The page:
Dodger Thoughts

Jon Weisman's outlet for dealing psychologically with the Los Angeles Dodgers, baseball and life

Category: Status report (Page 1 of 10)

The Dodgers might be down
in 2023, but they aren’t out

From 2019 to the present, no Major League team has won more World Series than the Los Angeles Dodgers.

(Okay, my cheek is enveloping my tongue, but it’s true!)

But more seriously: The Dodgers have won 67 percent of their games (366-180) over the past four seasons, the equivalent of 108.5 wins every 162 games. To put that in perspective, no other team has won 67 percent of its games even in a single season since the 2001 Seattle Mariners.

Based on their offseason moves, no one (including myself), believes that the Dodgers will sustain that level of play in 2023. But how far down might they go, and what are the consequences?

Let’s start from the outside in — first the postseason, then the regular season.

This is a free post at Slayed by Voices. To read the rest, click here. 

What are the Dodgers doing, you ask?

I wrote a pretty lengthy status report on the 2023 Dodgers over at Slayed by VoicesThis one, I’m keeping behind the paywall, but I really hope you’ll check it out. You can always sign up with a no-strings-attached, seven-day free trial. And here’s a bonus for Dodger Thoughts readers: If you sign up and then let me know in the comments below, I’ll extend your free trial to 30 days.   

I still plan on posting at Dodger Thoughts periodically (or you might call it sporadically), but my focus is over at Slayed. This free post explains why. If you’re a fan of my writing, I really think you’ll find it worth your while. With an average of at least five posts per week, the annual subscription cost boils down to about 25 cents per day.

I would love to hear your feedback. Please stop by. 

Reflections on reflections
of those astonishing Dodgers

Because this site has the word “Dodger” in the title, I should probably take some time on this anniversary day to write, you know, about the Dodgers. 

By the way, let’s be clear. As an adjective, it’s “Dodger,” not “Dodgers.” One rolls off the tongue, and the other doesn’t. Vin Scully didn’t say, “It’s time for Dodgers baseball,” and neither should you in any similar situation. 

Moving on … and taking a cue from my second post at Dodger Thoughts, let’s look at the state of things on July 21, 2022.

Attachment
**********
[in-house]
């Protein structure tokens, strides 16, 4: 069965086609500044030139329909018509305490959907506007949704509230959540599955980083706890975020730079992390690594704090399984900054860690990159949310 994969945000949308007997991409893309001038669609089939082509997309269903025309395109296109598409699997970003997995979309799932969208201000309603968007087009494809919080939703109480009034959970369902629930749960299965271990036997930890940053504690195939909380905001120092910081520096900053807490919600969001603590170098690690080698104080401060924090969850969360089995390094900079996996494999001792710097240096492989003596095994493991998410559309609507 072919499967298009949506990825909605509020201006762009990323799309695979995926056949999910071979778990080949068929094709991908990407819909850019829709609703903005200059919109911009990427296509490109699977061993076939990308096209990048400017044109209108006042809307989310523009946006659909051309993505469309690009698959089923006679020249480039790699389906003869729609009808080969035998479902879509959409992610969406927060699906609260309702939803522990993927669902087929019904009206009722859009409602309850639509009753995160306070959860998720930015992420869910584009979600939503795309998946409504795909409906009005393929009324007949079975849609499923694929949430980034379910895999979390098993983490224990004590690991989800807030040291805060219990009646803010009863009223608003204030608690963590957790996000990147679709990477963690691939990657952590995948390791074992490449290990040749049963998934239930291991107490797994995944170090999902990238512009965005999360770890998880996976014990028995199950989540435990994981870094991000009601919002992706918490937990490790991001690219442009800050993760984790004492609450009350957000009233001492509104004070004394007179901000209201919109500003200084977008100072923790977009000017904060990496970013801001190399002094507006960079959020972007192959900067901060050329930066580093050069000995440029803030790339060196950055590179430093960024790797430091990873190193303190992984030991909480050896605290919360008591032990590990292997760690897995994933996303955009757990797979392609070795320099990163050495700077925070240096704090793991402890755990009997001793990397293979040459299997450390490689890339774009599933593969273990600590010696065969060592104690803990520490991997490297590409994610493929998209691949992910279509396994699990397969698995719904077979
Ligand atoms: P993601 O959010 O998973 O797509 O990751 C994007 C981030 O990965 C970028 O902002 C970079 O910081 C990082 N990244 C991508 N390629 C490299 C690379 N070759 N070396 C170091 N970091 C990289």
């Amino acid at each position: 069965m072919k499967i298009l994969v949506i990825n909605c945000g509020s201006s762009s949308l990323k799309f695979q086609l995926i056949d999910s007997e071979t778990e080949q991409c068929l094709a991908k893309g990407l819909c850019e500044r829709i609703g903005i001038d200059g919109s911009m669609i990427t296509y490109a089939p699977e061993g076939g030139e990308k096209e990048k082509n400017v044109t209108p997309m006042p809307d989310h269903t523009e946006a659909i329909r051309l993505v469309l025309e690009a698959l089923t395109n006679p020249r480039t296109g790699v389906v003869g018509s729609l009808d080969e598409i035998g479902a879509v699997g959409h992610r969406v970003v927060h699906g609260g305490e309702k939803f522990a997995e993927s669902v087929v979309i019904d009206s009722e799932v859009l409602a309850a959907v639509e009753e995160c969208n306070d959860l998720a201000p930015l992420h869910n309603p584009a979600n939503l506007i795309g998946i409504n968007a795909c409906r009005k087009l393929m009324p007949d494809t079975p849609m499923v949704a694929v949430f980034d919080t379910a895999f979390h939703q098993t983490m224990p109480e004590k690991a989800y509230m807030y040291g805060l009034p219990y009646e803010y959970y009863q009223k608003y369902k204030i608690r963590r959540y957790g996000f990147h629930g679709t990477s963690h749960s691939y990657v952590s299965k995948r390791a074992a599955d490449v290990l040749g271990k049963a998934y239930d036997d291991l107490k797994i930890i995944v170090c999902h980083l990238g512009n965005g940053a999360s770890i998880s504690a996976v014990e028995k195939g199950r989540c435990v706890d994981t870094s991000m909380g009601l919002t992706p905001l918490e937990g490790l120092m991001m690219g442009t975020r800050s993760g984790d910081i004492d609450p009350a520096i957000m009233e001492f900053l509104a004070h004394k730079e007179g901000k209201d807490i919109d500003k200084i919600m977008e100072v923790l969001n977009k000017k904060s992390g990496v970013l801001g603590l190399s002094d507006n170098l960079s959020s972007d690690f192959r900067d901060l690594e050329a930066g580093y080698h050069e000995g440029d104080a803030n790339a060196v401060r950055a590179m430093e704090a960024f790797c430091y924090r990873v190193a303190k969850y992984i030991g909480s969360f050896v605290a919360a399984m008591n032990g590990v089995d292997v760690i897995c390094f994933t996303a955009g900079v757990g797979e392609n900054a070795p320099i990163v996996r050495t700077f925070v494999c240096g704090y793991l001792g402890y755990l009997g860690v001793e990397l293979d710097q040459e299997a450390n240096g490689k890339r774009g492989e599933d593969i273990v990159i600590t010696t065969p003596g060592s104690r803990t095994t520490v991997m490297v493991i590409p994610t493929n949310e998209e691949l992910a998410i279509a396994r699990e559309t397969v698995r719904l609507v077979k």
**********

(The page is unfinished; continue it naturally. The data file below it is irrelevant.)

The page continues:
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The Latest Chapter in Our Great Adventure with the Dodgers

On August 23, 2018, the Dodgers were 4 1/2 games behind the Arizona Diamondbacks in the National League West with 34 games to play.

Now, we know that in 2018 Los Angeles came back, won the division and went to the World Series. Then, we did not. Then, I dare say, more people thought the Dodgers wouldn’t come back than thought they would. 

Now, the Dodgers are five games behind the San Francisco Giants in the NL West with 47 games to play. Will the Dodgers come back? We have no idea. 

This is another chapter in our great adventure, another milepost in our epic journey of suspense. And we can rue the uncertainty and curse the inanity all we want, but baseball does not exist without it. 

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Dodgers on 100-win pace,
but still face uncertainty

On the one hand, 12 Dodger teams have won more of their first 91 games than the 2021 Dodgers have. On the other hand, only one of those 12 teams won a World Series, so it’s not a significant measuring stick. 

More to my point, while it’s easy to be disappointed that the ’21 Dodgers haven’t matched the pace of the ’20 Dodgers or the ’21 San Francisco Giants, we shouldn’t lose sight of the fact that this year’s Dodgers have excelled. Playing .615 ball heading into the All-Star Break is no small accomplishment. 

In a sense, the question is to pick your poison. Is it better for your postseason dreams to be a 47-40 team with a four-game lead in your division like the New York Mets, or a 56-35 team with a two-game deficit like the Dodgers? Would you rather be a better team but face a higher chance of Let them eat wild card?

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Dodgers poised to reboot
Sweet Life of Zach and Cody

Though Corey Seager is still sidelined for weeks thanks to the hand that rocked the baseball, within a week the Dodgers are expecting to get a major reinforcement with the return of Cody Bellinger, not to mention a key boost from Zack McKinstry. 

For a team that has struggled to get production from the back end of its roster, these infusions will have a major impact. Bellinger has played in only four of the team’s 45 games this season, and even while establishing himself as an early season sensation (142 OPS+), McKinstry has only appeared in 17.